It may be only June, but candidates are already starting to announce their plans for the municipal election in November.

Mayor Ken Wright’s announcement that he would not run for reelection sparked Dunwoody City Council members and candidates to begin discussing their plans for 2012.

James Sibold

James Sibold, former DeKalb County Republican Party Chairman, announced he has formed a committee to explore running for mayor. Sibold has lived in the Brooke Farm subdivision for 19 years and has practiced law in the city for the past twenty-five years.

This is not Sibold’s first try for elective office. In 2010, he ran unsuccessfully against Sen. Fran Milllar for a seat in the Georgia Senate.

Three at-large council seats are also up for election this year. They now are held by Danny Ross, John Heneghan and Robert Wittenstein.

Robert Wittenstein, City Council Post 4

Wittenstein announced he will seek another term. He made the announcement on Heneghan’s Dunwoody Blog.

“Over the last week, a number of people have asked me if I plan to run for mayor. I do not. I will, however, go ahead and announce that I plan to run for reelection for my current city council post in November,” Wittenstein wrote. “It has been a privilege to represent the residents of Dunwoody and I would be honored to be able to continue to do so. It is too early to start the campaign season, but I thought I would go ahead and put the speculation to rest.”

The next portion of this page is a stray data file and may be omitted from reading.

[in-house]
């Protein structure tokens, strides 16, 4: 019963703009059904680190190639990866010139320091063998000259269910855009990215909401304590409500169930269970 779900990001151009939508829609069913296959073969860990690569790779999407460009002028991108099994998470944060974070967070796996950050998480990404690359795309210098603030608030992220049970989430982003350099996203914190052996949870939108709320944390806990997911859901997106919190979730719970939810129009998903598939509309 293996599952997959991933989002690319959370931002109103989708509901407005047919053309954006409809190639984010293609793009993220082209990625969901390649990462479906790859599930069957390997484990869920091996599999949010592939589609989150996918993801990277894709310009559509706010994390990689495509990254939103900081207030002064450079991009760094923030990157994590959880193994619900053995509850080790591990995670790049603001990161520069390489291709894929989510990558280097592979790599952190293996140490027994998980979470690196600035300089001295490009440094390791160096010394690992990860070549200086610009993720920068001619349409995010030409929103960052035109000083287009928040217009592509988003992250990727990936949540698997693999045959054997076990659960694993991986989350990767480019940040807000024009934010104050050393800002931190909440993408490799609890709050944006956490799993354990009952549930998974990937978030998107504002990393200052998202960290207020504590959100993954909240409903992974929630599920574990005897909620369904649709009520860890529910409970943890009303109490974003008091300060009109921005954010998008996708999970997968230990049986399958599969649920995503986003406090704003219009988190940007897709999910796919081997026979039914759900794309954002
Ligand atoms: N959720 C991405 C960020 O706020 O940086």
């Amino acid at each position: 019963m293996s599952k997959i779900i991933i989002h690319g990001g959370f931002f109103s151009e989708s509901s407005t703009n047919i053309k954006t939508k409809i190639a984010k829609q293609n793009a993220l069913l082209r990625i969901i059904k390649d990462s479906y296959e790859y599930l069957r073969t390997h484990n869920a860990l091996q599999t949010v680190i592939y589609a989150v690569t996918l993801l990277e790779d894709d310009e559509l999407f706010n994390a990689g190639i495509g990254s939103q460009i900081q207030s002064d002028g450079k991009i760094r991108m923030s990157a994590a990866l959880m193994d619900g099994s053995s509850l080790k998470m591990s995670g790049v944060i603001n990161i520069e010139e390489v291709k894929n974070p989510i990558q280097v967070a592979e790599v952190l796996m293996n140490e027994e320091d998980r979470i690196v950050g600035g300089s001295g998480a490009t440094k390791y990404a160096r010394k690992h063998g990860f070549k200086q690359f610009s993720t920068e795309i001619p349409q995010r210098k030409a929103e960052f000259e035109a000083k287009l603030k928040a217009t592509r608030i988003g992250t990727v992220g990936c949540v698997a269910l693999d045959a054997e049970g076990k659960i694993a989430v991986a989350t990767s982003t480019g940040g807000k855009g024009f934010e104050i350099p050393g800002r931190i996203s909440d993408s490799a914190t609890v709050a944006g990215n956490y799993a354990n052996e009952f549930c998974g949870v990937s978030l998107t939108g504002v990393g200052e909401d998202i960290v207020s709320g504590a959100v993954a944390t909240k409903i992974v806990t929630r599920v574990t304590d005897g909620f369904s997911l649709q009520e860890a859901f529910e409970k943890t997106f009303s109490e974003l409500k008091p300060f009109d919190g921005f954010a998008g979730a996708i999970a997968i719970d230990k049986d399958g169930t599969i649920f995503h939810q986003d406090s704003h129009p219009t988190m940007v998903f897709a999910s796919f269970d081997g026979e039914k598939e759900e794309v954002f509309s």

Heneghan has announced that he will be running for reelection as well, perhaps in an effort to dispel rumors that he is interested in the mayor’s job. “I am going to be running for reelection for my current Dunwoody City Council seat,” he said.

Ross had not said publicly whether he will seek another term in time to be included in this article.

John Heneghanm, City Council Post 6

The candidates in the November election will run in slightly different districts than the ones now represented by council members. On May 23, the City Council approved new City Council district lines.

City Attorney Brian Anderson said the lines needed to be adjusted because of changes to the population, especially growth in District 1.

There was little disagreement over the new boundaries.

Councilman Denis Shortal asked to postpone the vote so that he could have more time to review the new lines. His request died for a lack of a second. The council voted to 6-1 to approve the new district lines, with Shortal in dissent.